The other definition of art as form remains unfashionable, although every thinking person will accept it as a truism that no meaning can be conveyed without form.  Every meaning requires a support, or a vehicle, or a holder.  These are the bearers of meaning, and without them no meaning would cross from me to you, or from you to me, or indeed from any part of nature to any other part. 

… The structural forms can be sensed independent of meaning.  We know from linguistics in particular that the structural elements undergo more or less regular evolutions in time without relation to meaning, as when certain phonetic shifts in the history of cognate languages can be explained only by a hypothesis of regular change. Thus phoneme a occurring in an early stage of language, becomes phoneme b at a later stage, independently of meaning, and only under the rules governing the phonetic structure of the language.  The regularity of these changes is such that the phonetic changes can be used to measure durations between recorded but undated examples of speech.

Similar regularities probably govern the formal infrastructure of every art.  Whenever symbolic clusters appear, however, we see interferences that may disrupt the regular evolution of the formal system.  An interference from visual images is present in almost all art.  Even architecture, which is commonly thought to lack figural intention, is guided from one utterance to the next by the images of the admired buildings of the past, both far and near in time.

George Kubler in The Shape of Time:  Remarks on the History of Things

Comments are welcome!  

Pearls from artists* # 424

New York, NY

New York, NY

*an ongoing series of quotations – mostly from artists, to artists – that offers wisdom, inspiration, and advice for the sometimes lonely road we are on.

What the unproductive artist describes as his failure of will or insufficient motivation may rather be an absence in his belief system of the meaningfulness of art or of the art-making he’s presently doing. The most salient difference between the regularly blocked artist and the regularly productive artist may not be the greater talent of the latter, but the fact that the productive artist possesses and retains his missionary zeal.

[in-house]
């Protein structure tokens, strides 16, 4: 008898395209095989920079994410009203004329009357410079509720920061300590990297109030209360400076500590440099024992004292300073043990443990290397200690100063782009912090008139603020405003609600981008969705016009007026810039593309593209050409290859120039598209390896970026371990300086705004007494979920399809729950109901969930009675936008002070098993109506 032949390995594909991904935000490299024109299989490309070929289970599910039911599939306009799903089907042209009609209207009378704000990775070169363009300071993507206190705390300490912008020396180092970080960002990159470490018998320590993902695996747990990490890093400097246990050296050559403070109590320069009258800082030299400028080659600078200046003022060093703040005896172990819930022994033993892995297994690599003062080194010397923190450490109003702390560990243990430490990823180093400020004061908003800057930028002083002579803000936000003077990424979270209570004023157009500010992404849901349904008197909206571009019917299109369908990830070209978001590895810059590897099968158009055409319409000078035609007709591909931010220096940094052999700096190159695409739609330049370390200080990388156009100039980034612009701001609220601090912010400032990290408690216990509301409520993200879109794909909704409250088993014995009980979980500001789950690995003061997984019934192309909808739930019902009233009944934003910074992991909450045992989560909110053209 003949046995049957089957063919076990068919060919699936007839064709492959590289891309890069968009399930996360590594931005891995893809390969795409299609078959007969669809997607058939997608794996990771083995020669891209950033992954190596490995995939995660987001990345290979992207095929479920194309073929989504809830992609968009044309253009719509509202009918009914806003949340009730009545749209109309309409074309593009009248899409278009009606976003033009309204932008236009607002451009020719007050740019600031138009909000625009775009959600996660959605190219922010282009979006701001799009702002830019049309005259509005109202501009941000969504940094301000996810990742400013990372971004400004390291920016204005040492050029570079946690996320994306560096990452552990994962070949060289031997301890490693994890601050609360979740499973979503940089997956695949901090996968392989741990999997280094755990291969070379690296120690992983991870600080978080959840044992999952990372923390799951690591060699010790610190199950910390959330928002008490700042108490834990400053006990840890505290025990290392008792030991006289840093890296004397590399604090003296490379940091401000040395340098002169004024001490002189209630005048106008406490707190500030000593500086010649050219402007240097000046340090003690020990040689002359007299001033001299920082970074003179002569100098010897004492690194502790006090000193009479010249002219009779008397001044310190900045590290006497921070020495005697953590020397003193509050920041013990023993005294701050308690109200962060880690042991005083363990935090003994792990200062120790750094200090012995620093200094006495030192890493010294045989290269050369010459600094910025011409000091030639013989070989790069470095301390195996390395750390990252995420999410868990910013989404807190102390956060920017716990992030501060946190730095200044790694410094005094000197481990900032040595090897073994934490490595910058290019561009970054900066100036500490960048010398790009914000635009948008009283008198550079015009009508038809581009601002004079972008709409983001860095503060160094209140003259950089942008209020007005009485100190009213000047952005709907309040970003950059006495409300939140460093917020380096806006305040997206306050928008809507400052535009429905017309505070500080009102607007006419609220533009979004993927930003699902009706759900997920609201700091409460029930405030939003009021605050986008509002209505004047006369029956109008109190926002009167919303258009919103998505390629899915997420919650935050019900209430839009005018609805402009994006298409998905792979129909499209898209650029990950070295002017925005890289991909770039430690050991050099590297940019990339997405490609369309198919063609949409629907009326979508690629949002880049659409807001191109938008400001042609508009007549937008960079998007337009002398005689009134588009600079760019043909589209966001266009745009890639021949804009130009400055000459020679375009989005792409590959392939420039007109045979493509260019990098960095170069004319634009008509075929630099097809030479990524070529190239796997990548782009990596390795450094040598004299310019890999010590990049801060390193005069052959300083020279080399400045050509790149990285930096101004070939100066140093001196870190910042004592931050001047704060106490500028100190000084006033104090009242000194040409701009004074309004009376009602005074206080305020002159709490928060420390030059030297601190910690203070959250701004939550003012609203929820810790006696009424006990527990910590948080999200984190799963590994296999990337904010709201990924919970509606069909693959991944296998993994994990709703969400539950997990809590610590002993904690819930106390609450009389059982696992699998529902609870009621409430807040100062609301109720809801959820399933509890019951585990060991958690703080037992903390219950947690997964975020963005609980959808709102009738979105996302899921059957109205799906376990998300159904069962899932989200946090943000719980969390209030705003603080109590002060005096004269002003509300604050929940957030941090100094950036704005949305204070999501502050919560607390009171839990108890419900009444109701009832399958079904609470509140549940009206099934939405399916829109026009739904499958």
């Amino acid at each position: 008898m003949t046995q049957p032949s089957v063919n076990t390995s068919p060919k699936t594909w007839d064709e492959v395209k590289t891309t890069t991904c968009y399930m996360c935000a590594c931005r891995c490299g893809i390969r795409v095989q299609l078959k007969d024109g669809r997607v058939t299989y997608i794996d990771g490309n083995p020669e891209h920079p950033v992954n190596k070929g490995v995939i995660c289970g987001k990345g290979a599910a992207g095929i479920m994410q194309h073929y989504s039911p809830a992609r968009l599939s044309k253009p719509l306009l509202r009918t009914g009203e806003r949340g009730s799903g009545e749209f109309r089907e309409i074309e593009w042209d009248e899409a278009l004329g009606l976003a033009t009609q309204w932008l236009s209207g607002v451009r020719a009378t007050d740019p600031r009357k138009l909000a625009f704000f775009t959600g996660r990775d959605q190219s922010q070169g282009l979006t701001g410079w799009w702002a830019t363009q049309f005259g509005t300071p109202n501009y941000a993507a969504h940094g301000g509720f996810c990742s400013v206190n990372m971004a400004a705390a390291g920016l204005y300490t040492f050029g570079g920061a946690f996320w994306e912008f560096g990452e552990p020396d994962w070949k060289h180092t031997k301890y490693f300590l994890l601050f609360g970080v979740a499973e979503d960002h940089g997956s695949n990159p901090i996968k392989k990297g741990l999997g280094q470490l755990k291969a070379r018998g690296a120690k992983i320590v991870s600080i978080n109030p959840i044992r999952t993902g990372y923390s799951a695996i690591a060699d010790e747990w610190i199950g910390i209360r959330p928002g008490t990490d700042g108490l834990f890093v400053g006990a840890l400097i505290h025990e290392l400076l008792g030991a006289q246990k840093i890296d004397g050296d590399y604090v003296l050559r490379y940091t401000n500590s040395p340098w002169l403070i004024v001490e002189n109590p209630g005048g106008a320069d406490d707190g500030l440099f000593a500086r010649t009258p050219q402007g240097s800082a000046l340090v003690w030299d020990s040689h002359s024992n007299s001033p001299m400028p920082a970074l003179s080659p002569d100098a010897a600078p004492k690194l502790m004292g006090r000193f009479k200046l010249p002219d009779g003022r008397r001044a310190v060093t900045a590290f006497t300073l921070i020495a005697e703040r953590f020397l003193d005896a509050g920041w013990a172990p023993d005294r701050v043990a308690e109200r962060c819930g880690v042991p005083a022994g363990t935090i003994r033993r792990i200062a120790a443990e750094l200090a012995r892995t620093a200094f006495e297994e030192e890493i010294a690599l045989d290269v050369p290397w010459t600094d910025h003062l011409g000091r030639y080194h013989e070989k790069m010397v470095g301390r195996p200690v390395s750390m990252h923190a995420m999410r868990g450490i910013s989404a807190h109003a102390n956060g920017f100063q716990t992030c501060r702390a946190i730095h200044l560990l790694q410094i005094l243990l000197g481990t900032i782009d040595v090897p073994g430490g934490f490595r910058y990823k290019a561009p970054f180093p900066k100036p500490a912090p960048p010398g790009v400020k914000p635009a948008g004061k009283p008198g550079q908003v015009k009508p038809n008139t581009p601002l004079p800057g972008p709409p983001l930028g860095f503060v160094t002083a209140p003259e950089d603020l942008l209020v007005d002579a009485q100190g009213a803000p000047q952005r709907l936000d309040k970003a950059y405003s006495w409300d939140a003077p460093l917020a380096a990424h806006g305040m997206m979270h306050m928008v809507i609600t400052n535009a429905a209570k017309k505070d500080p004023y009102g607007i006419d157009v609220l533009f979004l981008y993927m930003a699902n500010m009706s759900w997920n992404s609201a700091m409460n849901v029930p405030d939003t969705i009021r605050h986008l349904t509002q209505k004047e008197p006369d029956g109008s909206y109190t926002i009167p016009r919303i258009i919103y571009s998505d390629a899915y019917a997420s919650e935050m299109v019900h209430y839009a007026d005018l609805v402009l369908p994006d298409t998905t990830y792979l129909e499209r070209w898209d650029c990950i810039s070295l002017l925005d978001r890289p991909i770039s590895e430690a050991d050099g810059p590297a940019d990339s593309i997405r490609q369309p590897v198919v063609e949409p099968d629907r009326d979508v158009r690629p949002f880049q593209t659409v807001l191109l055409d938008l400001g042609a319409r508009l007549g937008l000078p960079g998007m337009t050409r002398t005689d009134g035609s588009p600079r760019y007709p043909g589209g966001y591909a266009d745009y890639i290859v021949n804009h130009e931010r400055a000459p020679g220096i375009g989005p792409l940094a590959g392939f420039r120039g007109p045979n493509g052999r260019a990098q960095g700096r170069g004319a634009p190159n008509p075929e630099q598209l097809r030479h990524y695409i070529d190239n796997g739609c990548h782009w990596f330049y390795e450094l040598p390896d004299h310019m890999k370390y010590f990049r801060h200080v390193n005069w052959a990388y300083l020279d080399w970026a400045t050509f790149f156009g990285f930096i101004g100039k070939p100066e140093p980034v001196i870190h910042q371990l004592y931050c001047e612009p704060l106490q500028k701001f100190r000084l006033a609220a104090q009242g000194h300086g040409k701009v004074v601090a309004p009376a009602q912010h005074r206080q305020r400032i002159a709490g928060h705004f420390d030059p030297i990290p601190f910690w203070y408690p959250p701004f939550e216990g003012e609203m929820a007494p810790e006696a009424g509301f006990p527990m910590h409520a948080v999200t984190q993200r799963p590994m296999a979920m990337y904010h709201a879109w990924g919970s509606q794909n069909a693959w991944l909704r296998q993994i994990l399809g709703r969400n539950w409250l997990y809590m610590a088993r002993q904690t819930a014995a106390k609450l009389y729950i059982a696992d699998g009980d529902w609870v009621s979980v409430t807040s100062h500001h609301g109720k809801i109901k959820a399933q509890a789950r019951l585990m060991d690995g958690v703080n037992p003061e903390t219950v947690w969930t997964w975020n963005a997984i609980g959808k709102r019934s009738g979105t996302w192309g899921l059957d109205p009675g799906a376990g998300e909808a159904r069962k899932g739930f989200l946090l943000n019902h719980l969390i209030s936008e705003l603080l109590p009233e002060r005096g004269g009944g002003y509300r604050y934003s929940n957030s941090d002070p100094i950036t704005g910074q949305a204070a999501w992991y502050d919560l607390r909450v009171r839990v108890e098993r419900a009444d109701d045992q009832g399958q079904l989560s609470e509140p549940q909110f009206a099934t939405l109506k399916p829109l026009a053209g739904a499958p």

Carlos Santana likened artists to “warriors in the trenches who have the vision of saving us from going over the edge.”  The artist who possesses this vision will pursue his art even if he sometimes blocks.  The artist who is less certain about the sacredness of his profession or the value of his work is hard-pressed to battle for art’s sake.  

Eric Maisel in A Life in the Arts:  Practical Guidance and Inspiration for Creative and Performing Artists

Comments are welcome!

Pearls from artists* # 416

"Acolytes," soft pastel on sandpaper, 38" x 58"

“Acolytes,” soft pastel on sandpaper, 38″ x 58″

* an ongoing series of quotations – mostly from artists, to artists – that offers wisdom, inspiration, and advice for the sometimes lonely road we are on.

The young man was experiencing that profound emotion which has stirred the hearts of all great artists when, in the prime of youth and their love of art, they approach a man of genius or stand in the presence of a masterpiece.  There is a first bloom in all human feelings, the result of a noble enthusiasm which gradually fades till happiness is no more than a memory, glory a lie.  Among such fragile sentiments, none so resembles love as the youthful passion of an artist first suffering that initial delicious torture which will be his destiny of glory and woe, a passion brimming with boldness and fear, vague hopes and inevitable frustrations.  The youth who, short of cash but long of talent, fails to tremble upon first encountering a master, must always lack at least one heartstring, some sensitivity in his brushstroke, a certain poetic expressiveness.  There may be concerned boasters prematurely convinced that the future is theirs, but only fools believe them.  In this regard, the young stranger seemed to possess true merit, if talent is to be measured by that initial shyness and that indefinable humility which a man destined for glory is likely to lose in the exercise of his art, as a pretty woman loses hers in the stratagems of coquetry.  The habit of triumph diminishes doubt, and humility may be a kind of doubt.         

Honore Balzac in The Unknown Masterpiece

Comments are welcome!

Pearls from artists* # 336

Barbara’s studio

Barbara’s studio

*an ongoing series of quotations – mostly from artists, to artists – that offers wisdom, inspiration, and advice for the sometimes lonely road we are on.

Beauty and symbol are the two faces of the numinous, that enigmatic force that bestows upon certain things, places, and moments an otherworldly power.  It is the combination of radical beauty and symbolic resonance – of apparition and death – that makes aesthetic objects so overpowering.  While at the surface there may appear to be an insurmountable difference between a Shinto shrine and a Tom Waits concert, both use beauty and symbol to confront us with what is strange and sacred in life.  Their similarity is as profound as their differences. 

J.F. Martel in Reclaiming Art in the Age of Artifice:  A Treatise, Critique, and Call to Action 

Comments are welcome!